Disaggregating Conflict by Actors, Time, and Location

In David A. Backer, Paul K. Huth, and Jonathan Wilkenfeld (eds.) Peace and Conflict 2014 (Routledge), p. 44–56.

33 Pages Posted: 12 Mar 2021

See all articles by Karsten Donnay

Karsten Donnay

Department of Political Science, University of Zurich

Elena Gadjanova

University of Exeter

Bhavnani Ravi

Michigan State University - Department of Political Science

Date Written: 2014

Abstract

Disaggregated studies of conflict, which are increasingly common, provide fine-grained renderings of the relevant actors, timing, and location of events. These studies look beyond the country-year as the unit of analysis, in lieu of research designs that focus on individuals, households, or groups, the heterogeneous characteristics, beliefs, and interests of these actors, and resulting variation in attitudes, decision making, and behavior. Yet disaggregated approaches are not without limitations. This involves the trade- off in sacrificing greater external validity for internal validity but also uncertainties about design, measurement, and analysis. This chapter takes stock of the emerging research track by providing an overview of notable recent work that disaggregates conflict by its constitutive actors and the timing and location of events. We discuss select insights from these examples, why they challenge results from prior research or the conventional wisdom, and the associated implications for policy. Our concise review reveals a surge of rich context-specific research, which represents welcome progress, despite the rather limited communication across studies, the absence of data pooling, and the plethora of mixed findings.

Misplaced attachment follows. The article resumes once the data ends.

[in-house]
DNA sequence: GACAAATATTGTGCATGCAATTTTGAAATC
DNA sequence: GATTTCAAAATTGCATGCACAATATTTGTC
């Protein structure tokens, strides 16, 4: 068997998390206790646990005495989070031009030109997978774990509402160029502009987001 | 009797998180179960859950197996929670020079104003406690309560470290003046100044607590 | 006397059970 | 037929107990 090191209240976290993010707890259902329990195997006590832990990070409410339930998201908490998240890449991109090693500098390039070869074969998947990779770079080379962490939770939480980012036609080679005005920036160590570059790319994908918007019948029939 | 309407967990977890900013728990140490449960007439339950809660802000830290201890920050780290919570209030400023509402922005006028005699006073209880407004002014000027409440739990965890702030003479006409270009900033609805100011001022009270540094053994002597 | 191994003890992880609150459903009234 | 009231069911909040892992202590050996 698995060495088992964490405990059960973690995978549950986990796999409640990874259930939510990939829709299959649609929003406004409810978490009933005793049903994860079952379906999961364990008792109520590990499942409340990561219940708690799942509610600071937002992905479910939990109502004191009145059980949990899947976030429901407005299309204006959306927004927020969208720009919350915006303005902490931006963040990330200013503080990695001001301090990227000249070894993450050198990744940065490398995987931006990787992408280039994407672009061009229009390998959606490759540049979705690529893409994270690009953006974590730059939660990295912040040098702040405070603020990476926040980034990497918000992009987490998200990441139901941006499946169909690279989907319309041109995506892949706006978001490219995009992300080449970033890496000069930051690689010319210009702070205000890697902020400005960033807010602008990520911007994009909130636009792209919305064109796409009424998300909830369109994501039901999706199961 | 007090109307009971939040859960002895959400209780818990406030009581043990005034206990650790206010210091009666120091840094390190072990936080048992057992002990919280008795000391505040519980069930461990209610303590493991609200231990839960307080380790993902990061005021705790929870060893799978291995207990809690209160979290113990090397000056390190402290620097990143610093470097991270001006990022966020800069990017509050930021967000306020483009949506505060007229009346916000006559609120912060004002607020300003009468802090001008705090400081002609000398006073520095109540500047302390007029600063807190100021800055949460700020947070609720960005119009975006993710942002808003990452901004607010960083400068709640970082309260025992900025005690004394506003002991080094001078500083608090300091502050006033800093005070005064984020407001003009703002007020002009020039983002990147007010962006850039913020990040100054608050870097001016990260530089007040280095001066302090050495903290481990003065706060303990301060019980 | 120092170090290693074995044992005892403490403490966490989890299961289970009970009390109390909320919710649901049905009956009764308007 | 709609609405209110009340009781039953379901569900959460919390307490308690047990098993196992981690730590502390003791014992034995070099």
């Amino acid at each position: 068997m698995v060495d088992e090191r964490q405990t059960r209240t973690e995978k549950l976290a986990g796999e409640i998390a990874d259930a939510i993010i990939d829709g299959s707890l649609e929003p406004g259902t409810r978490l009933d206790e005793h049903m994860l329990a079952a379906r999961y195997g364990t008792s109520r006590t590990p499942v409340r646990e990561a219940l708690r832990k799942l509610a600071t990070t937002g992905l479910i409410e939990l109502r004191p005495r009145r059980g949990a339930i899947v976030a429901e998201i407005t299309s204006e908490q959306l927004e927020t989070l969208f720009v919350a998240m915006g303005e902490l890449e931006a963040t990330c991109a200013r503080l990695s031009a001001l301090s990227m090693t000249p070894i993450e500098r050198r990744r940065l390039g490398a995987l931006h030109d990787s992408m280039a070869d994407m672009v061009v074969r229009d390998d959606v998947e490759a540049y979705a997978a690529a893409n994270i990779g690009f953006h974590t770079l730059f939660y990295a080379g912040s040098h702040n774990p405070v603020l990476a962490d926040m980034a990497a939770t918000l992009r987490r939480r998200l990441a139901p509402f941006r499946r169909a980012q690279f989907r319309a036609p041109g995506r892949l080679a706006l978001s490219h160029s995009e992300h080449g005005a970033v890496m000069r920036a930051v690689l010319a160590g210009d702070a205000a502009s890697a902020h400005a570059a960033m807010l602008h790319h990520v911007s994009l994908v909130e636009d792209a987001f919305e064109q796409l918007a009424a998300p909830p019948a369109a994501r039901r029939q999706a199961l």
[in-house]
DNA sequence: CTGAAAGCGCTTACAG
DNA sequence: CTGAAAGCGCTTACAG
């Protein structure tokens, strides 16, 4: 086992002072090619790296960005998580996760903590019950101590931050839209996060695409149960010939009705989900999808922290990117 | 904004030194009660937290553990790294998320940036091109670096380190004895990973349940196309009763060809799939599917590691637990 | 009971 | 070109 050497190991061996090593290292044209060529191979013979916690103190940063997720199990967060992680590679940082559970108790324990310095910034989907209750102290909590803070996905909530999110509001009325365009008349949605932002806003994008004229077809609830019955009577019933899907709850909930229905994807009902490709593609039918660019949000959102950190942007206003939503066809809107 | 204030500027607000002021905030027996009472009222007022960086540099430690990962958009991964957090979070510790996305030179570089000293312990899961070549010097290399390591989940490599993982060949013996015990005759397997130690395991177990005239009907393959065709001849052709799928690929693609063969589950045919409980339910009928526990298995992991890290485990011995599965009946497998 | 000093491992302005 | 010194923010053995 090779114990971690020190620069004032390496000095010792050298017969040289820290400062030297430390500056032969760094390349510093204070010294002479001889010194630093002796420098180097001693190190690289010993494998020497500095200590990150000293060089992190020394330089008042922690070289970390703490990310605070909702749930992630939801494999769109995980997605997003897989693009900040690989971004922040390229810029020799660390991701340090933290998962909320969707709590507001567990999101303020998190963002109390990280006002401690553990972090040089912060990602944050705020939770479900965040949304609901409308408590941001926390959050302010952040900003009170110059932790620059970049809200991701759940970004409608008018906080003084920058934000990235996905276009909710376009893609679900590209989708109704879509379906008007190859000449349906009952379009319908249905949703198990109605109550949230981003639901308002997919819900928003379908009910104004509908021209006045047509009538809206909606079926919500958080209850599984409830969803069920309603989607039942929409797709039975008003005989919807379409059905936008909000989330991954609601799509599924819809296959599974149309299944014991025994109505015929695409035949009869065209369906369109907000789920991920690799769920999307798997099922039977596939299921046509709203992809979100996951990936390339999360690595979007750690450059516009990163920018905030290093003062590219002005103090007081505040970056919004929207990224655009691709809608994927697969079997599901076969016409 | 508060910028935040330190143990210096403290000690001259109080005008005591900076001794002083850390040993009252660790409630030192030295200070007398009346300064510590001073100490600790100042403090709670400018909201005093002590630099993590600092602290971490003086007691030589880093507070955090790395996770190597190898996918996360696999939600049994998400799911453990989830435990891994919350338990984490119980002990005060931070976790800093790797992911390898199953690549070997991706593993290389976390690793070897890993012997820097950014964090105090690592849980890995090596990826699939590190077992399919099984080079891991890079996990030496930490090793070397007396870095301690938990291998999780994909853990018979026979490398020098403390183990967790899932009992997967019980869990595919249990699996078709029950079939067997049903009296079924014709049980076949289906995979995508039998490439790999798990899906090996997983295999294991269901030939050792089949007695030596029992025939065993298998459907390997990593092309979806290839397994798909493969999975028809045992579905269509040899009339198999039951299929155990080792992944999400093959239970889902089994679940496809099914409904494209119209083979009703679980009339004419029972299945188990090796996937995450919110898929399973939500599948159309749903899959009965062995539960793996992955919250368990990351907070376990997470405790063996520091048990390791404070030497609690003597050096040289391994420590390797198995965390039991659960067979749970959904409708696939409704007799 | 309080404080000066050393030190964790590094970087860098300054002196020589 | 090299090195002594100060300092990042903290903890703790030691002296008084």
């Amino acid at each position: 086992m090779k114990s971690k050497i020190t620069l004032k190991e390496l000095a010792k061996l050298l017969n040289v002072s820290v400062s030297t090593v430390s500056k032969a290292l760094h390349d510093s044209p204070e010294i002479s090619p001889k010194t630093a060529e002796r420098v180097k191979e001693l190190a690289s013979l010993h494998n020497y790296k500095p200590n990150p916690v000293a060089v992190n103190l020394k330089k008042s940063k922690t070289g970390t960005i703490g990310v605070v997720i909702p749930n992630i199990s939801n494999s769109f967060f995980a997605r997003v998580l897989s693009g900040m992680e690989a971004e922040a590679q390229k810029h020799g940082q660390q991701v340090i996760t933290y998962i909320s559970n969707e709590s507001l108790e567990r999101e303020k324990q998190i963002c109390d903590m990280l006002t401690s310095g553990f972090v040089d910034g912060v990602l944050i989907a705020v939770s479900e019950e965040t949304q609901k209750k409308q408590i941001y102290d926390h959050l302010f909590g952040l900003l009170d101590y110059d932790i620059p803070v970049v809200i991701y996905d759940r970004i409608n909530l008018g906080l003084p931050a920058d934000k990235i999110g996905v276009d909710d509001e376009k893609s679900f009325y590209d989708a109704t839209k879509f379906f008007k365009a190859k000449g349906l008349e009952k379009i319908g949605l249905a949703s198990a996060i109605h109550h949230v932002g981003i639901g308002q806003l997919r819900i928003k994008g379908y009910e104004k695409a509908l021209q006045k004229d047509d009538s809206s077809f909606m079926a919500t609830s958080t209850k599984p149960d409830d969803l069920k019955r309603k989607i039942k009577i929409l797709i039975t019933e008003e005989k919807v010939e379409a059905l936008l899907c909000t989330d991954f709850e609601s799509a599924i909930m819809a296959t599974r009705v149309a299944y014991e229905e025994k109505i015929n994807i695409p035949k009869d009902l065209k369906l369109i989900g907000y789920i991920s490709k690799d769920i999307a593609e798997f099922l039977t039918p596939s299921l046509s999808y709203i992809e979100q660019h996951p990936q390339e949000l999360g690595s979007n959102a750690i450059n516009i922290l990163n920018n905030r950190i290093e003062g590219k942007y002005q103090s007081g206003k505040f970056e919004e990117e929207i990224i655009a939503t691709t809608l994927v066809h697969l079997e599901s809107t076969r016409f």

Keywords: conflict, subnational, micro-level, disaggregation

Suggested Citation

Donnay, Karsten and Gadjanova, Elena and Ravi, Bhavnani, Disaggregating Conflict by Actors, Time, and Location (2014). In David A. Backer, Paul K. Huth, and Jonathan Wilkenfeld (eds.) Peace and Conflict 2014 (Routledge), p. 44–56., Available at SSRN: https://ssrn.com/abstract=3787946

Karsten Donnay (Contact Author)

Department of Political Science, University of Zurich ( email )

Affolternstrasse 56
Zürich, CH-8050
Switzerland

HOME PAGE: http://www.karstendonnay.net

Elena Gadjanova

University of Exeter ( email )

Northcote House
The Queen's Drive
Exeter, Devon EX4 4QJ
United Kingdom

Bhavnani Ravi

Michigan State University - Department of Political Science ( email )

East Lansing, MI 48824
United States

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